The trade stand-off between the US and China has come into focus over the past weeks as negotiations between the two countries have worsened. After US credit and equity markets suffered their worst weekly performance of 2019 last week- (the BBG Barclays US Corporate index was 5bp wider, and the S&P 500 was down 2.2%)- risk assets appear to have stabilized this week, as investors have begun to digest the initial concerns over the impact that increased tariffs might have. Based on recent changes in the trade war, a major bank’s economists assume that the US will place tariffs on most imports from China and that China will respond with measures of its own, although not in proportion. The bank’s economists estimate that the direct net economic loss to the US will be only 0.2-0.3% of GDP, although the loss to US consumers will be higher. Segments of the corporate universe, with significant exports/imports to and from China, could be more at risk.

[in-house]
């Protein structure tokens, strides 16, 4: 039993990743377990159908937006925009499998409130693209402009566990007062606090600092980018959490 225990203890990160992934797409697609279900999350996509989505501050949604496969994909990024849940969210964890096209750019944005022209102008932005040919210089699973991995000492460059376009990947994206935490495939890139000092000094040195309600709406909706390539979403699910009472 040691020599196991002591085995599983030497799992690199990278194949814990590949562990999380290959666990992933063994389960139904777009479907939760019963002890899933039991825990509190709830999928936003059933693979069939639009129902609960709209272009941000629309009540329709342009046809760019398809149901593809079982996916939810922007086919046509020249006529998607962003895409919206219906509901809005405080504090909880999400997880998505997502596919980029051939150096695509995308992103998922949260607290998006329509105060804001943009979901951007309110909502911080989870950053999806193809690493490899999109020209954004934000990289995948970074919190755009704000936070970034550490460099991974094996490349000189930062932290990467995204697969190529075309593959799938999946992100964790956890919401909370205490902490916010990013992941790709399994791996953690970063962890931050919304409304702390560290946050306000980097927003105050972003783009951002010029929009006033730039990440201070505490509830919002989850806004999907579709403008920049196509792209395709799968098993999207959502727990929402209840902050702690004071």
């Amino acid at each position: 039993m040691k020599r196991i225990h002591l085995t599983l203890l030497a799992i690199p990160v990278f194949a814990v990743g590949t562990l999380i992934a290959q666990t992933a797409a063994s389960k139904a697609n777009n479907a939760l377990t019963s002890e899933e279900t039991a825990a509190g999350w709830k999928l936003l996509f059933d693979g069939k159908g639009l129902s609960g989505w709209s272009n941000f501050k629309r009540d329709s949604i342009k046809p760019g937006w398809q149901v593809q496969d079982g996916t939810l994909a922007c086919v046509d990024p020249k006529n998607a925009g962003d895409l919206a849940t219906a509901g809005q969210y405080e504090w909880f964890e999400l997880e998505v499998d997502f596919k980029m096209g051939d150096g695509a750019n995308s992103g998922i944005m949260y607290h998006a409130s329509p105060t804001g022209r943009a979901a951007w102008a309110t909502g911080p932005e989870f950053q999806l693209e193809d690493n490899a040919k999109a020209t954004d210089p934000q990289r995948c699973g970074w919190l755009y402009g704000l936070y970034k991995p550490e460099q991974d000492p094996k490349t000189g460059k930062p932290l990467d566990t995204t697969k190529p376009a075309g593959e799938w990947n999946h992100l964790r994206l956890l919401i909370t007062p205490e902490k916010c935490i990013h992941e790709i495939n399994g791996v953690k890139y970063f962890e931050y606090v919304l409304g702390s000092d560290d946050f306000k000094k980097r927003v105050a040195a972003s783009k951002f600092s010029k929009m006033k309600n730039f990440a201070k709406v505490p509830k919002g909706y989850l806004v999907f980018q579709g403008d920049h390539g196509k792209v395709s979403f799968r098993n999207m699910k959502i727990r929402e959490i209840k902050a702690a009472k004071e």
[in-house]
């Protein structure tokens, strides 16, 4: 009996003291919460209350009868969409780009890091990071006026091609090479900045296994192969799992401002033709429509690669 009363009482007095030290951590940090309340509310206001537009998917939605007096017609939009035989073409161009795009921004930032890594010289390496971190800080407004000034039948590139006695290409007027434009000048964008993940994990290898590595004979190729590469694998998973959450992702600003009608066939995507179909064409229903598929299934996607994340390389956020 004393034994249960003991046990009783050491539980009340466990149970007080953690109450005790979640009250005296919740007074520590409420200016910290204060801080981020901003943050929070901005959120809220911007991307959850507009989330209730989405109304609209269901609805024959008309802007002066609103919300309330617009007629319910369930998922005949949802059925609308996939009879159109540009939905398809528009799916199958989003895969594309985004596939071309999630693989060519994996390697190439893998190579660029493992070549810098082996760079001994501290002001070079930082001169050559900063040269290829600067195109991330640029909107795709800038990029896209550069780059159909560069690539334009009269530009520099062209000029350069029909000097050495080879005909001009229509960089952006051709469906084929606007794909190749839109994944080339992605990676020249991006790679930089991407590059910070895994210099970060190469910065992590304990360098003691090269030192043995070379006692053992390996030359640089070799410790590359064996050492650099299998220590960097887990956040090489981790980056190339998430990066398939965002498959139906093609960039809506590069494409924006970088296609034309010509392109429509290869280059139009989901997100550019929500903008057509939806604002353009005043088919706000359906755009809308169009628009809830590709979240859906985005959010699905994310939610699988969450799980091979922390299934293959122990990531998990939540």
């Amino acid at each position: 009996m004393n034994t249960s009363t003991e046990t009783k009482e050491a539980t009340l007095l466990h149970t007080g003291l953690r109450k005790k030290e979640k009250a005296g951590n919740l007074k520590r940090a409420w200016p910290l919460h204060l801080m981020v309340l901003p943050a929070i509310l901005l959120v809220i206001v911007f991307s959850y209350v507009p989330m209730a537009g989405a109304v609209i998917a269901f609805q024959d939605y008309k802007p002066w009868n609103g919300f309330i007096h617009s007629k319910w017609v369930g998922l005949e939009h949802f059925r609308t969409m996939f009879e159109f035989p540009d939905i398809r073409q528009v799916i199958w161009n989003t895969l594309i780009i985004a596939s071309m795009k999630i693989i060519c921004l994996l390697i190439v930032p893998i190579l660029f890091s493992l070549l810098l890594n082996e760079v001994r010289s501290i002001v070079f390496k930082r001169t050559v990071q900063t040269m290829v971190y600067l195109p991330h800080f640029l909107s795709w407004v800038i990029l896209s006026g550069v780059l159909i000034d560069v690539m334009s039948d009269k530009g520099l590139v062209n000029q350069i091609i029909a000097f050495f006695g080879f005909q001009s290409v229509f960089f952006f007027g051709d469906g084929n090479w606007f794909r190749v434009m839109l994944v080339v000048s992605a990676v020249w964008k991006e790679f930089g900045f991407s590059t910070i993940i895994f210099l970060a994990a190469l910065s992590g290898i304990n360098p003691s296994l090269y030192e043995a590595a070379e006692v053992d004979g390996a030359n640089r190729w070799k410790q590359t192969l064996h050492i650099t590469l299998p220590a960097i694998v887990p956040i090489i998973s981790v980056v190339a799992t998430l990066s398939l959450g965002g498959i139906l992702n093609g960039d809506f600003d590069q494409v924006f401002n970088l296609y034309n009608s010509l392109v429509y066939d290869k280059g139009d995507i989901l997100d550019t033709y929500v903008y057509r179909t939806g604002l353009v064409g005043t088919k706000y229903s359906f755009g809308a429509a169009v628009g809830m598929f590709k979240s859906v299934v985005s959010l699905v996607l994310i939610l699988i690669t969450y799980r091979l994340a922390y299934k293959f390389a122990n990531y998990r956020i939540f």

Over the last week, investor attention shifted from concerns around US-China trade tensions toward still-strong signals regarding the health of the US economy. US survey and housing market data was strong last week, although retail sales and industrial production surprised to the downside. Given the strong results, many believe that the US Federal Reserve will keep policy unchanged for the remainder of the year.
Fixed income markets remained relatively calm this week as the new administration begins its 100-day plan, with investors still weighing how policies will affect their portfolios.
Fixed income investors are anticipating additional stimulus but fear inflation on the back of increased government spending; Powell reiterates that bond market programs won’t be tapered soon.
Who said 2021 was going to better than 2020? 2020 vibes are still lingering out there as investors are already looking towards the back half of 2021 for some sense of normalcy and recovery for the pandemic to be well ...